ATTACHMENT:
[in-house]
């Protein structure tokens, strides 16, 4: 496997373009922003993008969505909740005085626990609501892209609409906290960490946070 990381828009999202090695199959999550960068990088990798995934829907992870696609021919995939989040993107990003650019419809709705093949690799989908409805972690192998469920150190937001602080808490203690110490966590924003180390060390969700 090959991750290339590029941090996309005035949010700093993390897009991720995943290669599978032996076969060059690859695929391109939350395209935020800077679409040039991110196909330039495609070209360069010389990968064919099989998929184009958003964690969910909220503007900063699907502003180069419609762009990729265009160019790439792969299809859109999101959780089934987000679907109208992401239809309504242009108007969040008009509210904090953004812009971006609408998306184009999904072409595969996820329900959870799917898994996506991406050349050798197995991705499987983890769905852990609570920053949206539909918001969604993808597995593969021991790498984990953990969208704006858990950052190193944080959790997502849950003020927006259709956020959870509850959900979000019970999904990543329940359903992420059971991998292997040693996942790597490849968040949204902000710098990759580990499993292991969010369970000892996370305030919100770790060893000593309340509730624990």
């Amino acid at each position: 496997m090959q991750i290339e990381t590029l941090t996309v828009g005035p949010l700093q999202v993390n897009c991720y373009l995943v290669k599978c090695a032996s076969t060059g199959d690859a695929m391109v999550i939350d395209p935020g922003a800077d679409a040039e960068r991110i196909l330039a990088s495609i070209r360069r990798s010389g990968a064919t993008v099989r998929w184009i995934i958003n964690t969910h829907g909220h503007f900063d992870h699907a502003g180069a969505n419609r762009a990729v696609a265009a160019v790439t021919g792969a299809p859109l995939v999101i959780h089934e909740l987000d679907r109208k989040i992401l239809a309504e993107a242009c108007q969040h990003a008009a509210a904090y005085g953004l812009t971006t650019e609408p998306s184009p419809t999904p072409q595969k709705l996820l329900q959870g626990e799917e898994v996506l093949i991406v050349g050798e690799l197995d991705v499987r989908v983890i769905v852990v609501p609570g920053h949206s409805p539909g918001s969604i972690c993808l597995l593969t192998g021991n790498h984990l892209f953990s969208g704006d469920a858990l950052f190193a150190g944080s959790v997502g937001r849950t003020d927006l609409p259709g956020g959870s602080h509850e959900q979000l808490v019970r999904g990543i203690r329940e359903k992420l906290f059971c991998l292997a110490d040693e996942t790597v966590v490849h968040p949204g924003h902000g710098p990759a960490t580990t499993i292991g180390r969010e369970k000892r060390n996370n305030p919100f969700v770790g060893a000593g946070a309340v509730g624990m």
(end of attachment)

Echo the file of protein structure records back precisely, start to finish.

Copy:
[in-house]
């Protein structure tokens, strides 16, 4: 496997373009922003993008969505909740005085626990609501892209609409906290960490946070 990381828009999202090695199959999550960068990088990798995934829907992870696609021919995939989040993107990003650019419809709705093949690799989908409805972690192998469920150190937001602080808490203690110490966590924003180390060390969700 090959991750290339590029941090996309005035949010700093993390897009991720995943290669599978032996076969060059690859695929391109939350395209935020800077679409040039991110196909330039495609070209360069010389990968064919099989998929184009958003964690969910909220503007900063699907502003180069419609762009990729265009160019790439792969299809859109999101959780089934987000679907109208992401239809309504242009108007969040008009509210904090953004812009971006609408998306184009999904072409595969996820329900959870799917898994996506991406050349050798197995991705499987983890769905852990609570920053949206539909918001969604993808597995593969021991790498984990953990969208704006858990950052190193944080959790997502849950003020927006259709956020959870509850959900979000019970999904990543329940359903992420059971991998292997040693996942790597490849968040949204902000710098990759580990499993292991969010369970000892996370305030919100770790060893000593309340509730624990």
């Amino acid at each position: 496997m090959q991750i290339e990381t590029l941090t996309v828009g005035p949010l700093q999202v993390n897009c991720y373009l995943v290669k599978c090695a032996s076969t060059g199959d690859a695929m391109v999550i939350d395209p935020g922003a800077d679409a040039e960068r991110i196909l330039a990088s495609i070209r360069r990798s010389g990968a064919t993008v099989r998929w184009i995934i958003n964690t969910h829907g909220h503007f900063d992870h699907a502003g180069a969505n419609r762009a990729v696609a265009a160019v790439t021919g792969a299809p859109l995939v999101i959780h089934e909740l987000d679907r109208k989040i992401l239809a309504e993107a242009c108007q969040h990003a008009a509210a904090y005085g953004l812009t971006t650019e609408p998306s184009p419809t999904p072409q595969k709705l996820l329900q959870g626990e799917e898994v996506l093949i991406v050349g050798e690799l197995d991705v499987r989908v983890i769905v852990v609501p609570g920053h949206s409805p539909g918001s969604i972690c993808l597995l593969t192998g021991n790498h984990l892209f953990s969208g704006d469920a858990l950052f190193a150190g944080s959790v997502g937001r849950t003020d927006l609409p259709g956020g959870s602080h509850e959900q979000l808490v019970r999904g990543i203690r329940e359903k992420l906290f059971c991998l292997a110490d040693e996942t790597v966590v490849h968040p949204g924003h902000g710098p990759a960490t580990t499993i292991g180390r969010e369970k000892r060390n996370n305030p919100f969700v770790g060893a000593g946070a309340v509730g624990m």